You want to create your audio file using audio recording software (edit if necessary) and then upload the file on one of the RSS feeds or podcast publishing platforms. The core of the podcast is not in the technology you use, but on the content you want to offer to your audience.

Even though, of course, content is key, you should put in as much extra effort as possible into the sound quality. Consider this: listening is a close and private thing, especially if you listen with attention. As an author you want attention, but that means the ear starts to notice errors. People want to listen to you, but poor quality makes it harder for them and is annoying. In short, YES, you can start a podcast with the technology you have, but put your best foot forward regarding the sound processing and do it as soon as you can.


Learning how to script for podcasts

A well-written script is the essence of a successful audio podcast. As in radio, attention is high so even the small annoying things like heavy breathing, chewing gum or vaping into the mic can cause the listener to switch off. This medium is condensed, packed with information and sophisticated and that is what makes it so engaging. Many podcasts give you the illusion that the author is just engaging in a free and effortless conversation, but do not be fooled – in order to have that in your podcast, you need to plan ahead and follow a well-planned script.

Don’t be afraid of silence or anything that makes you human in your listeners’ ears. Podcasting and radio are similar, but also very different. Podcasting to radio is what YouTube is to television. You should not aspire to be a radio host – just be a podcaster, be yourself. There are no abiding or strict rules that radio actually follows. In radio, you’re a part of a huge industry. In podcasting, you’re the industry. 

Sample Podcast Script could look like this:

  1. Opening: A quick musical jingle
  2. Introduction: A monologue style introduction introducing your hosts and what you will talk about on your show
  3. Segue: Could be a musical or sound effect
  4. Topic 1: Talk for about 3 minutes
  5. Vocal Segue: “We are going to move on and talk about…”
  6. Topic 2: Talk for about 3 minutes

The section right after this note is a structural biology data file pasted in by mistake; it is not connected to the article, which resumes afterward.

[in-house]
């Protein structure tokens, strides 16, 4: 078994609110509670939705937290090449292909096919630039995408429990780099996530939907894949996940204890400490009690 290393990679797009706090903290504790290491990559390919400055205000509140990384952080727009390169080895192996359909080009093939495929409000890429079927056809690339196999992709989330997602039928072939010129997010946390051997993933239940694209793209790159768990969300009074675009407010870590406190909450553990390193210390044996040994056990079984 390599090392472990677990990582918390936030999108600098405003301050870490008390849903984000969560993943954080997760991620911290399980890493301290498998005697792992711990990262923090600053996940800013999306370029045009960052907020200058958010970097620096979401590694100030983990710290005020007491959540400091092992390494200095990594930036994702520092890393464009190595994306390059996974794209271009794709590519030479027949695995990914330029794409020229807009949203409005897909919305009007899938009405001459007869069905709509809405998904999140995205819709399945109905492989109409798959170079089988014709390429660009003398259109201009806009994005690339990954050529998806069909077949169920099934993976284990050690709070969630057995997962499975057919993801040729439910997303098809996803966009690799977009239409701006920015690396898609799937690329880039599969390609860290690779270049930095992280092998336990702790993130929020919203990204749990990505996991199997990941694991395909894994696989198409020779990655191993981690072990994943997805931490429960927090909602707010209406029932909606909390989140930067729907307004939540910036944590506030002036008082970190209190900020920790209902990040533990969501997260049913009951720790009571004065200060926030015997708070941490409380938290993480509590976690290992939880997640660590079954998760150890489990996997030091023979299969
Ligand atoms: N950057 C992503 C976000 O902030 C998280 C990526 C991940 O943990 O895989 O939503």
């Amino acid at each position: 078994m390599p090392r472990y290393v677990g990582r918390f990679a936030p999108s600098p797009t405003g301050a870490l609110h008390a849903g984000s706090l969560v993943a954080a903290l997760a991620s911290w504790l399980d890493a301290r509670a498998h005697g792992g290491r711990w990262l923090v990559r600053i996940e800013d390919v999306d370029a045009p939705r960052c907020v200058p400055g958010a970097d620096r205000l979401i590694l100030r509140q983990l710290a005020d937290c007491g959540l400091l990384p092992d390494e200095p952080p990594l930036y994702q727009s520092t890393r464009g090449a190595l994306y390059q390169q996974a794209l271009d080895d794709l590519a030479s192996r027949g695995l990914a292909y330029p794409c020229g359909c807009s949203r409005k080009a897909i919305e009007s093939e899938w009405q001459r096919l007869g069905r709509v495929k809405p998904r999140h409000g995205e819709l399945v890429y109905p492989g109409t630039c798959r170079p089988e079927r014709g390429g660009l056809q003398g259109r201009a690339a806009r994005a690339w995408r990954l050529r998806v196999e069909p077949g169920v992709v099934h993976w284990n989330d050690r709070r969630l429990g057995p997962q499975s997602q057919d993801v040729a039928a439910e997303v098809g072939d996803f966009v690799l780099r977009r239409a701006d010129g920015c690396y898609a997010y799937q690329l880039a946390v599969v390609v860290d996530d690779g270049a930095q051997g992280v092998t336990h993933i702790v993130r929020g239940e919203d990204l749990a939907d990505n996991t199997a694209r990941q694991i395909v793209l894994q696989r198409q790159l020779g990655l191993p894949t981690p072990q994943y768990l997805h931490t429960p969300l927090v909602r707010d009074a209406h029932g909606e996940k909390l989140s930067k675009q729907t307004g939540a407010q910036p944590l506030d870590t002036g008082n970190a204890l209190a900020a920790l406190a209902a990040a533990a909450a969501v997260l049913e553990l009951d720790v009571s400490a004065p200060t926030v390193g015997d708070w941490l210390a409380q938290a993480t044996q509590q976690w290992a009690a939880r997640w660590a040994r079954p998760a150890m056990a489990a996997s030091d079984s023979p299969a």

7. Consider adding a sponsored message or podcast advertisement
  8. Musical segue 
  9. Topic 3: Talk for about 3 minutes
  10. Closing remarks, thank the audience, guests, what will be on the next show
  11. Closing musical jingle

This is just one example. Be sure not to overdo the music part, as it can differ from the music taste of your audience. Do not obsess about the structure – different topics dictate different approaches and you always want to remain true to yourself and your audience. Even though there are not strict rules, there are some general ones you can adopt right away. The first segment is crucial, as it presents the topic for the entire podcast and grasps the attention of listeners. You can present a broader topic and later focus on the points of interest. Each subsequent segment should be no longer than two to four paragraphs in length so that it allows your narrative to move at a brisk pace. Take time to find your voice, bear effective pronunciation in mind, and try to sound friendly and inviting. 

  • The best-ever advice from seasoned radio speakers is never to perform on an empty stomach, as it would “show” in the sound you make. One other thing you can play with is the different way you segment your sentence: emphasising every word will give your narrative a more formal tone, while focusing on the melody of the sentence with not as much segmentation sounds more colloquial and pleasing to the ear.

Be open to experimentation and try to enjoy the entire experience. Podcasting will teach you subtlety, conciseness, focus and help you develop as a narrator. Aside from having fun or catching up on your reading, podcasts are a great way to give instruction or even for use as a teaching method.


Milan Petrovic portrait
Milan Petrović

Milan Petrović is teaching language, literature and MIL in a high school in Serbia. He is licenced by DW Academy and IREX as a media literacy educator. In his spare time he is the president of the NGO "Teach me" that is engaged in innovations in education and runs a co-learning hub called Unbox.